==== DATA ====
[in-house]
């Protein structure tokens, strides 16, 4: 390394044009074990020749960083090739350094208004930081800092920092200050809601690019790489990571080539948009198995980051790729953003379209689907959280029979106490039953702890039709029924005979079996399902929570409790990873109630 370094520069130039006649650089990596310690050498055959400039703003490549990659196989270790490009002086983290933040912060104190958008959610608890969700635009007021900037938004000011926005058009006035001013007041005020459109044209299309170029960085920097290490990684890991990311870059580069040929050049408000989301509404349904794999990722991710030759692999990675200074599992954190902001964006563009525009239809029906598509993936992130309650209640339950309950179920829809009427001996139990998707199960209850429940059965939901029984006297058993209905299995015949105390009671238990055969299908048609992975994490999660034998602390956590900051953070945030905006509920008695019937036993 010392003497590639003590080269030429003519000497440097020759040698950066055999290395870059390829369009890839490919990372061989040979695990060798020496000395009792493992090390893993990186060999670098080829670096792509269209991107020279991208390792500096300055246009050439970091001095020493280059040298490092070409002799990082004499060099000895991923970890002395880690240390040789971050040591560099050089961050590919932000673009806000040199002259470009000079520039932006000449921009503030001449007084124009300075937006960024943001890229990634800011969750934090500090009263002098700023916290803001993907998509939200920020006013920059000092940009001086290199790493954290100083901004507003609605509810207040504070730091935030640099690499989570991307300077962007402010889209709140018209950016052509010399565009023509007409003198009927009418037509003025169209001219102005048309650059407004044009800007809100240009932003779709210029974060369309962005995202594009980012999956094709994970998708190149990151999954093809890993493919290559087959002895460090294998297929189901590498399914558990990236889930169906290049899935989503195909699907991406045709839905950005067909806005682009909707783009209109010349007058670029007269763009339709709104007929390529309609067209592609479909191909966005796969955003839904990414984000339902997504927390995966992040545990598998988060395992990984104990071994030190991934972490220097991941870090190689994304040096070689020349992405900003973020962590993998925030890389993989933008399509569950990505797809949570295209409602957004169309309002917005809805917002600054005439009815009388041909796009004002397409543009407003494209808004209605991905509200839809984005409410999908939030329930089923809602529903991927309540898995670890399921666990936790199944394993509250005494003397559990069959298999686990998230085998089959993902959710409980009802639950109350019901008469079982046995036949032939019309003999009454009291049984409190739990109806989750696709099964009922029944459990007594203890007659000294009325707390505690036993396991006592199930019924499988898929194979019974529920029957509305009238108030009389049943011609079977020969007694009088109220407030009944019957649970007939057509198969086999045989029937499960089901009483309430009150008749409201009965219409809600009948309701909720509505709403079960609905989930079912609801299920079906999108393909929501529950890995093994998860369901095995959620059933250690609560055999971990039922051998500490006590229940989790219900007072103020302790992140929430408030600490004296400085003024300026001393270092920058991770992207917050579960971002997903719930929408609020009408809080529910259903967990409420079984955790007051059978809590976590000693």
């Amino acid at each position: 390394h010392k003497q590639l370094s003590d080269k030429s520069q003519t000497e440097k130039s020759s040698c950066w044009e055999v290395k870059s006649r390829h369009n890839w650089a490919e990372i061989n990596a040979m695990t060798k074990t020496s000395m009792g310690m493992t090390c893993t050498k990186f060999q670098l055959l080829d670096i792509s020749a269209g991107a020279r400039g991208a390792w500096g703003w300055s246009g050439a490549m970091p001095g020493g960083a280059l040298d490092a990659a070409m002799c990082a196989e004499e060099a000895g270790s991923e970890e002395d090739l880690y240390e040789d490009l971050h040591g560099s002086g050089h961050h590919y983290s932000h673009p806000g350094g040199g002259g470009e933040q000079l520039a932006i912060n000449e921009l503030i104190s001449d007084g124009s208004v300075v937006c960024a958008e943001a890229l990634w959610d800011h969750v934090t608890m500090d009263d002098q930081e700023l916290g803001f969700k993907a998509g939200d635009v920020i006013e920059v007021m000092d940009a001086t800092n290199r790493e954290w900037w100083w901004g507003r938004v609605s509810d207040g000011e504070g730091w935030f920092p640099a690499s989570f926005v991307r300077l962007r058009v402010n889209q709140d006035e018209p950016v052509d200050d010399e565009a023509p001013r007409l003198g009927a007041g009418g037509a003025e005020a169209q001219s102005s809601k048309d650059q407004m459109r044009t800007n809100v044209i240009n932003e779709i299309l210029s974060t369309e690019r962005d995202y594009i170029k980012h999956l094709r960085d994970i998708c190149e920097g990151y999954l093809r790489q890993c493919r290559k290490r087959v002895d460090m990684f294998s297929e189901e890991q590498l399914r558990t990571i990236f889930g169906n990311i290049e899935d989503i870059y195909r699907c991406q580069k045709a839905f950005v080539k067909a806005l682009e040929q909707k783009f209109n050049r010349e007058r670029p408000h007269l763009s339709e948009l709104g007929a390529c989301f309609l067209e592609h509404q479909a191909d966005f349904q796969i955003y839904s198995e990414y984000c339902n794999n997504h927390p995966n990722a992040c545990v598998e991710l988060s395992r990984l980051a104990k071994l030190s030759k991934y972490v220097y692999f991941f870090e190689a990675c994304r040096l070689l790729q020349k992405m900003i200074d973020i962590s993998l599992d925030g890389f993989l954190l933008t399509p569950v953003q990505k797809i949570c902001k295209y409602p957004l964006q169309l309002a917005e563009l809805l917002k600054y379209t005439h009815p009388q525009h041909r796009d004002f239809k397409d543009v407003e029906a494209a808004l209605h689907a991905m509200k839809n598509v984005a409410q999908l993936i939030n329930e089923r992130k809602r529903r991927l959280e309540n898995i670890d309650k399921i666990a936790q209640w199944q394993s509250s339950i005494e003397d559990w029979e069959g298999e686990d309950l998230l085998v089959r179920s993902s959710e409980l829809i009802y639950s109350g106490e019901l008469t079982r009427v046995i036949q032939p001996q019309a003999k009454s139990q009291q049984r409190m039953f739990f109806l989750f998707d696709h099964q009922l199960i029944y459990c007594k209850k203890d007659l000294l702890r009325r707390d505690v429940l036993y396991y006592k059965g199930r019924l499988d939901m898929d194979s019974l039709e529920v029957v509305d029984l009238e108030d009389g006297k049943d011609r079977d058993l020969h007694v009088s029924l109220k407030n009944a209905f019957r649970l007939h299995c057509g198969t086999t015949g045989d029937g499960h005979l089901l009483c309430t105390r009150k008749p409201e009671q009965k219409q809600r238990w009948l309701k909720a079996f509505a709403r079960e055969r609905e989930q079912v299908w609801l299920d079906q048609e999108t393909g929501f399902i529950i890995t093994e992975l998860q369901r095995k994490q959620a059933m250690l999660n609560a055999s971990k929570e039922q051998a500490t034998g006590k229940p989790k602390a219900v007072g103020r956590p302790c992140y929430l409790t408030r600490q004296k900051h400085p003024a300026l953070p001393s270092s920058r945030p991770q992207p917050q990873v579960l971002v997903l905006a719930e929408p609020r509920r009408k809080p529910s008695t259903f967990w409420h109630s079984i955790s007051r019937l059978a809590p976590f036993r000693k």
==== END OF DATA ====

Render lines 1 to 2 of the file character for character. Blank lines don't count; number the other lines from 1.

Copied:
[in-house]
């Protein structure tokens, strides 16, 4: 390394044009074990020749960083090739350094208004930081800092920092200050809601690019790489990571080539948009198995980051790729953003379209689907959280029979106490039953702890039709029924005979079996399902929570409790990873109630 370094520069130039006649650089990596310690050498055959400039703003490549990659196989270790490009002086983290933040912060104190958008959610608890969700635009007021900037938004000011926005058009006035001013007041005020459109044209299309170029960085920097290490990684890991990311870059580069040929050049408000989301509404349904794999990722991710030759692999990675200074599992954190902001964006563009525009239809029906598509993936992130309650209640339950309950179920829809009427001996139990998707199960209850429940059965939901029984006297058993209905299995015949105390009671238990055969299908048609992975994490999660034998602390956590900051953070945030905006509920008695019937036993 010392003497590639003590080269030429003519000497440097020759040698950066055999290395870059390829369009890839490919990372061989040979695990060798020496000395009792493992090390893993990186060999670098080829670096792509269209991107020279991208390792500096300055246009050439970091001095020493280059040298490092070409002799990082004499060099000895991923970890002395880690240390040789971050040591560099050089961050590919932000673009806000040199002259470009000079520039932006000449921009503030001449007084124009300075937006960024943001890229990634800011969750934090500090009263002098700023916290803001993907998509939200920020006013920059000092940009001086290199790493954290100083901004507003609605509810207040504070730091935030640099690499989570991307300077962007402010889209709140018209950016052509010399565009023509007409003198009927009418037509003025169209001219102005048309650059407004044009800007809100240009932003779709210029974060369309962005995202594009980012999956094709994970998708190149990151999954093809890993493919290559087959002895460090294998297929189901590498399914558990990236889930169906290049899935989503195909699907991406045709839905950005067909806005682009909707783009209109010349007058670029007269763009339709709104007929390529309609067209592609479909191909966005796969955003839904990414984000339902997504927390995966992040545990598998988060395992990984104990071994030190991934972490220097991941870090190689994304040096070689020349992405900003973020962590993998925030890389993989933008399509569950990505797809949570295209409602957004169309309002917005809805917002600054005439009815009388041909796009004002397409543009407003494209808004209605991905509200839809984005409410999908939030329930089923809602529903991927309540898995670890399921666990936790199944394993509250005494003397559990069959298999686990998230085998089959993902959710409980009802639950109350019901008469079982046995036949032939019309003999009454009291049984409190739990109806989750696709099964009922029944459990007594203890007659000294009325707390505690036993396991006592199930019924499988898929194979019974529920029957509305009238108030009389049943011609079977020969007694009088109220407030009944019957649970007939057509198969086999045989029937499960089901009483309430009150008749409201009965219409809600009948309701909720509505709403079960609905989930079912609801299920079906999108393909929501529950890995093994998860369901095995959620059933250690609560055999971990039922051998500490006590229940989790219900007072103020302790992140929430408030600490004296400085003024300026001393270092920058991770992207917050579960971002997903719930929408609020009408809080529910259903967990409420079984955790007051059978809590976590000693």